In an effort to highlight the suffering of their families, the children of Palestinian prisoners held in Israeli jails yesterday delivered a 100 metre long letter to the Red Cross officer in Gaza City outlining the occupations violations against detainees.
There are currently six Palestinian prisoners on hunger strike, protesting against the condition of their detention, while more than 4,700 Palestinian are being held in the occupation's jails. Many are not allowed family visits or are being held in solitary confinement for prolonged periods.
Of those detained, over 500 are held under administrative detention – without charge or trial – for renewable periods of six months. Amnesty International, has described Israel's administrative detention policy as a "cruel, unjust practice which helps maintain Israel's system of apartheid against Palestinians.
Receiving the letter, Deputy Head of the ICRC office in Gaza Nicholas Gerard said: "I cant start to feel the suffering and the pain that children must feel when they are separated from their loved ones."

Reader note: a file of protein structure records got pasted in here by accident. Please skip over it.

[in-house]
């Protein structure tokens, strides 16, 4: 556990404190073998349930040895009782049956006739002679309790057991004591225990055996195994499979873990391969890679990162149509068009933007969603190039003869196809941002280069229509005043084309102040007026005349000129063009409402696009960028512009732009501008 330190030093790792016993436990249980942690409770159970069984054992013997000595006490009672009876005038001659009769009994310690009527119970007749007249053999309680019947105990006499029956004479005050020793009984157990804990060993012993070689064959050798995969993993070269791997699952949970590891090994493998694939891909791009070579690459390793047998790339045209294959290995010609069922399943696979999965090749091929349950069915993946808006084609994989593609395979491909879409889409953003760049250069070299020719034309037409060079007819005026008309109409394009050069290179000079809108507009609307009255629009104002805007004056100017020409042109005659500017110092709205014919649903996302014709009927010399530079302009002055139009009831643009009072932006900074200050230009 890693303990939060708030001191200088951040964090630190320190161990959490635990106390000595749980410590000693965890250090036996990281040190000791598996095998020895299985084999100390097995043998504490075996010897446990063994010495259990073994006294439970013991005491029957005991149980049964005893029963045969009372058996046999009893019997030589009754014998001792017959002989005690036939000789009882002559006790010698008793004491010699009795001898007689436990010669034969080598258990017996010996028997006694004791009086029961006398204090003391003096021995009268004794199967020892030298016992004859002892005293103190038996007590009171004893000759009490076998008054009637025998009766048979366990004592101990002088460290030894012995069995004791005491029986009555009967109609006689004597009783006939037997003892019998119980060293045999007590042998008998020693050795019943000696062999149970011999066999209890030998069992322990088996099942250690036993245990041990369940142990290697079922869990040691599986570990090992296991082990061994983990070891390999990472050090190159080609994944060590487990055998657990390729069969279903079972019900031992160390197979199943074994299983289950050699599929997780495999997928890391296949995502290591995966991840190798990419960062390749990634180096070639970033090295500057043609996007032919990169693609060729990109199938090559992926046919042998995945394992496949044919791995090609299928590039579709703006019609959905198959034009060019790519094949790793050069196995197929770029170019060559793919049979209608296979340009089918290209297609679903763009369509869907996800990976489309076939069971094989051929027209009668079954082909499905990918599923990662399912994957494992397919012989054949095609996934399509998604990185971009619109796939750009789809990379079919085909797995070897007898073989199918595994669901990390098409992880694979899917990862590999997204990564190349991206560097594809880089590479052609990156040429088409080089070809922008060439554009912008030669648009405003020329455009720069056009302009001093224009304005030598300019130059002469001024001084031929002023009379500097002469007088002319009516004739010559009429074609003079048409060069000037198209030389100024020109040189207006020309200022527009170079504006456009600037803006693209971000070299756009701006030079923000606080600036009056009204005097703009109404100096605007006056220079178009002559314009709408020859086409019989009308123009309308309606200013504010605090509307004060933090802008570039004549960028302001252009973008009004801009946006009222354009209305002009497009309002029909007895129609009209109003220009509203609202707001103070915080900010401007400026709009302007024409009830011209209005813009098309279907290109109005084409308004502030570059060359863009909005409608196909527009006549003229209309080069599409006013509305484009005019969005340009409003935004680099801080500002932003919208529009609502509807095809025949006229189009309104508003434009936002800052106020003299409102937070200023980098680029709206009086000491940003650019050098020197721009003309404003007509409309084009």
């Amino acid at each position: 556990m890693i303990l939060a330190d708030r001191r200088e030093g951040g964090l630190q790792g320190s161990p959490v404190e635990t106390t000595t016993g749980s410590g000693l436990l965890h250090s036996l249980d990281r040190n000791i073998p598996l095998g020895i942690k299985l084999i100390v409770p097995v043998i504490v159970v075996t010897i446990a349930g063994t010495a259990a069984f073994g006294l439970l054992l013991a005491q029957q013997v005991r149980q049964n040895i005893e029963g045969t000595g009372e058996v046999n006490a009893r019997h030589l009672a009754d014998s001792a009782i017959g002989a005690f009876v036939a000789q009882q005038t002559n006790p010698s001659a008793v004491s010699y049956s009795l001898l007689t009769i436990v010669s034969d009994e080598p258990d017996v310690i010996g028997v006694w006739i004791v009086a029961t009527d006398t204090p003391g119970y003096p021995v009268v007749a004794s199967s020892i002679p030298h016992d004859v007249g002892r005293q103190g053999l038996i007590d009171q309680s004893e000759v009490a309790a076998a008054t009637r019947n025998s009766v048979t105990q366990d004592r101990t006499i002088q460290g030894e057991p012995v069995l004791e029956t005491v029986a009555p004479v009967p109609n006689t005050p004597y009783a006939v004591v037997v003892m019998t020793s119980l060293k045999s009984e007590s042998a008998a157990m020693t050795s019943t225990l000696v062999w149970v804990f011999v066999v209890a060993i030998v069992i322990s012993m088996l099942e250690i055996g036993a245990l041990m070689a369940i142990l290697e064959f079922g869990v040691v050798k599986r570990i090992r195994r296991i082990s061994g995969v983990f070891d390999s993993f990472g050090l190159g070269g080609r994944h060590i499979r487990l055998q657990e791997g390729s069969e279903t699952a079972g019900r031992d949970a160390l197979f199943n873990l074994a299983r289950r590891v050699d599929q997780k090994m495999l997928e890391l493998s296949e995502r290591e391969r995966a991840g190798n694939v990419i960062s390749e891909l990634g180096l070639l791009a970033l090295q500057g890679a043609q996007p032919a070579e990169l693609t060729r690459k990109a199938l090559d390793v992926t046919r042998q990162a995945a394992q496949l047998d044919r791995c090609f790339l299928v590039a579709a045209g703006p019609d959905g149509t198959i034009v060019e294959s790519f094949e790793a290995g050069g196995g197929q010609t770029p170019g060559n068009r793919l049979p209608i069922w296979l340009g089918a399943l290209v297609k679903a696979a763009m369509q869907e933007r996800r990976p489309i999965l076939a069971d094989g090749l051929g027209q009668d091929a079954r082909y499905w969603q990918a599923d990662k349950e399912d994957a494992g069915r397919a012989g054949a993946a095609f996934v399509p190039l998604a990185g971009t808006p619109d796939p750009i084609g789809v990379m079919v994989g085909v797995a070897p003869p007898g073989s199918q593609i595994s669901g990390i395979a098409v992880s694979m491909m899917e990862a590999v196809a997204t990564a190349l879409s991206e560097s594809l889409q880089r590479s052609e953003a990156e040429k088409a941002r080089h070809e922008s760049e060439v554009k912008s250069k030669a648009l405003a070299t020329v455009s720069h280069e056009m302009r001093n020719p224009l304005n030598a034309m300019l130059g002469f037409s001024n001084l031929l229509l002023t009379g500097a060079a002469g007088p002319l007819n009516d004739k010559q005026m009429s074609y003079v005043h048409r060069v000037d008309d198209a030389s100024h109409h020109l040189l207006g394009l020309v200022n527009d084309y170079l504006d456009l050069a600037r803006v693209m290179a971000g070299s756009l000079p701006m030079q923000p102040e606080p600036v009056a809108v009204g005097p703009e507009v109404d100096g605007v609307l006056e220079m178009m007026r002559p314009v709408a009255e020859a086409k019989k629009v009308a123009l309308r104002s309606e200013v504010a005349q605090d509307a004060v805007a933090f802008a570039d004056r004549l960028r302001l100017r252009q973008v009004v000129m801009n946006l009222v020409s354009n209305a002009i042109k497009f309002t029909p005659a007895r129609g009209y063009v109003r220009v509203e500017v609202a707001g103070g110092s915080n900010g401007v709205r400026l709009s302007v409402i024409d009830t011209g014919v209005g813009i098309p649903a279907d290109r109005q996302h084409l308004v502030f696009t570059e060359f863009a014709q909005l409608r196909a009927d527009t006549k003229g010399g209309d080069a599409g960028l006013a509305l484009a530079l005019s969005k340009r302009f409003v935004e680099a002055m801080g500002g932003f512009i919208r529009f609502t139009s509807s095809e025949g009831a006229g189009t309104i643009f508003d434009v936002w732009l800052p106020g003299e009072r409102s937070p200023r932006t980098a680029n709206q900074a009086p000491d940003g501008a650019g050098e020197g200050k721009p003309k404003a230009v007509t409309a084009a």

The letter was delivered to the ICRC because International Committee of the Red Cross (ICRC) because it has been facilitating family visits to Palestinian detainees in Israeli places of detention since 1968.
"This activity is central" to the ICRC, Gerard said, "and we put all efforts to be able to carry out this mission."
Visits were suspended "for two years owing to COVID-19", Gerard explained, but they have been "resumed since March".
ICRC delegates visit Palestinian detainees in Israeli prisons, including those on hunger strike. They ensure critical family contacts through Red Cross messages, oral greetings, and the ICRC family visit programme, coordinated with Israeli authorities, the organisation explains on its website.